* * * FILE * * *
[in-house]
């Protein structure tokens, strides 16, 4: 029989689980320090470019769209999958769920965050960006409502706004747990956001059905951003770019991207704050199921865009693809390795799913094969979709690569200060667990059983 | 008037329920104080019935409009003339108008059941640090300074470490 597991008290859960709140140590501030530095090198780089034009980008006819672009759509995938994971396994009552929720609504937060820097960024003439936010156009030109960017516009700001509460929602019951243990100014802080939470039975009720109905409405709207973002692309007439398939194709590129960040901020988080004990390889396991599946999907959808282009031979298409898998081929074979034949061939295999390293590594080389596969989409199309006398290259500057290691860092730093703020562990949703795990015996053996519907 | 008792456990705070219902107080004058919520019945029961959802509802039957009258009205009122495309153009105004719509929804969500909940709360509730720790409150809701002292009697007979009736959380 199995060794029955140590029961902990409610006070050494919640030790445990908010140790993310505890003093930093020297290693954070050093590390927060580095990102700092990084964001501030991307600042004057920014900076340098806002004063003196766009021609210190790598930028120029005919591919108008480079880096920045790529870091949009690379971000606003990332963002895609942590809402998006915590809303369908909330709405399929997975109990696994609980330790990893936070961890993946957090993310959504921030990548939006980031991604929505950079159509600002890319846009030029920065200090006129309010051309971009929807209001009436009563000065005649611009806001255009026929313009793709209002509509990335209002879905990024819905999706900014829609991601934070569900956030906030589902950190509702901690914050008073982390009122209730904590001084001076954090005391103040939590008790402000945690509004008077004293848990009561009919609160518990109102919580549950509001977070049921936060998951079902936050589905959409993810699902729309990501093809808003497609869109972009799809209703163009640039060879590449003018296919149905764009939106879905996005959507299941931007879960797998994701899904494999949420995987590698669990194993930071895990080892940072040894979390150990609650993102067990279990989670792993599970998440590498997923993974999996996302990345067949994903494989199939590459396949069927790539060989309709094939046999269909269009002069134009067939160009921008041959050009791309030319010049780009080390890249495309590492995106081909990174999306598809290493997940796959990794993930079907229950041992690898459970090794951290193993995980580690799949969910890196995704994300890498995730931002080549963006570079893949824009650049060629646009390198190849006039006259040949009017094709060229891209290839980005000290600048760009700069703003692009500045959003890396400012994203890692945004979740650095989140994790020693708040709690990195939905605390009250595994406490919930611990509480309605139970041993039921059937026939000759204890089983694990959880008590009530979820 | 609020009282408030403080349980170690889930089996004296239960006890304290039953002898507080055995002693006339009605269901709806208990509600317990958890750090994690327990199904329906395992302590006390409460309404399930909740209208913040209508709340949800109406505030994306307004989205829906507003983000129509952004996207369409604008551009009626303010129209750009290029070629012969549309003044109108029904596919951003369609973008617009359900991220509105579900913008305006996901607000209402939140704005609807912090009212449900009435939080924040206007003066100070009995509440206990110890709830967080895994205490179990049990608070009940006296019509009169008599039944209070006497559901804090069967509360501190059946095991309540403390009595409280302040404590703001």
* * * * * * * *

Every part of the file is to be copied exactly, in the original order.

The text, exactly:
[in-house]
């Protein structure tokens, strides 16, 4: 029989689980320090470019769209999958769920965050960006409502706004747990956001059905951003770019991207704050199921865009693809390795799913094969979709690569200060667990059983 | 008037329920104080019935409009003339108008059941640090300074470490 597991008290859960709140140590501030530095090198780089034009980008006819672009759509995938994971396994009552929720609504937060820097960024003439936010156009030109960017516009700001509460929602019951243990100014802080939470039975009720109905409405709207973002692309007439398939194709590129960040901020988080004990390889396991599946999907959808282009031979298409898998081929074979034949061939295999390293590594080389596969989409199309006398290259500057290691860092730093703020562990949703795990015996053996519907 | 008792456990705070219902107080004058919520019945029961959802509802039957009258009205009122495309153009105004719509929804969500909940709360509730720790409150809701002292009697007979009736959380 199995060794029955140590029961902990409610006070050494919640030790445990908010140790993310505890003093930093020297290693954070050093590390927060580095990102700092990084964001501030991307600042004057920014900076340098806002004063003196766009021609210190790598930028120029005919591919108008480079880096920045790529870091949009690379971000606003990332963002895609942590809402998006915590809303369908909330709405399929997975109990696994609980330790990893936070961890993946957090993310959504921030990548939006980031991604929505950079159509600002890319846009030029920065200090006129309010051309971009929807209001009436009563000065005649611009806001255009026929313009793709209002509509990335209002879905990024819905999706900014829609991601934070569900956030906030589902950190509702901690914050008073982390009122209730904590001084001076954090005391103040939590008790402000945690509004008077004293848990009561009919609160518990109102919580549950509001977070049921936060998951079902936050589905959409993810699902729309990501093809808003497609869109972009799809209703163009640039060879590449003018296919149905764009939106879905996005959507299941931007879960797998994701899904494999949420995987590698669990194993930071895990080892940072040894979390150990609650993102067990279990989670792993599970998440590498997923993974999996996302990345067949994903494989199939590459396949069927790539060989309709094939046999269909269009002069134009067939160009921008041959050009791309030319010049780009080390890249495309590492995106081909990174999306598809290493997940796959990794993930079907229950041992690898459970090794951290193993995980580690799949969910890196995704994300890498995730931002080549963006570079893949824009650049060629646009390198190849006039006259040949009017094709060229891209290839980005000290600048760009700069703003692009500045959003890396400012994203890692945004979740650095989140994790020693708040709690990195939905605390009250595994406490919930611990509480309605139970041993039921059937026939000759204890089983694990959880008590009530979820 | 609020009282408030403080349980170690889930089996004296239960006890304290039953002898507080055995002693006339009605269901709806208990509600317990958890750090994690327990199904329906395992302590006390409460309404399930909740209208913040209508709340949800109406505030994306307004989205829906507003983000129509952004996207369409604008551009009626303010129209750009290029070629012969549309003044109108029904596919951003369609973008617009359900991220509105579900913008305006996901607000209402939140704005609807912090009212449900009435939080924040206007003066100070009995509440206990110890709830967080895994205490179990049990608070009940006296019509009169008599039944209070006497559901804090069967509360501190059946095991309540403390009595409280302040404590703001």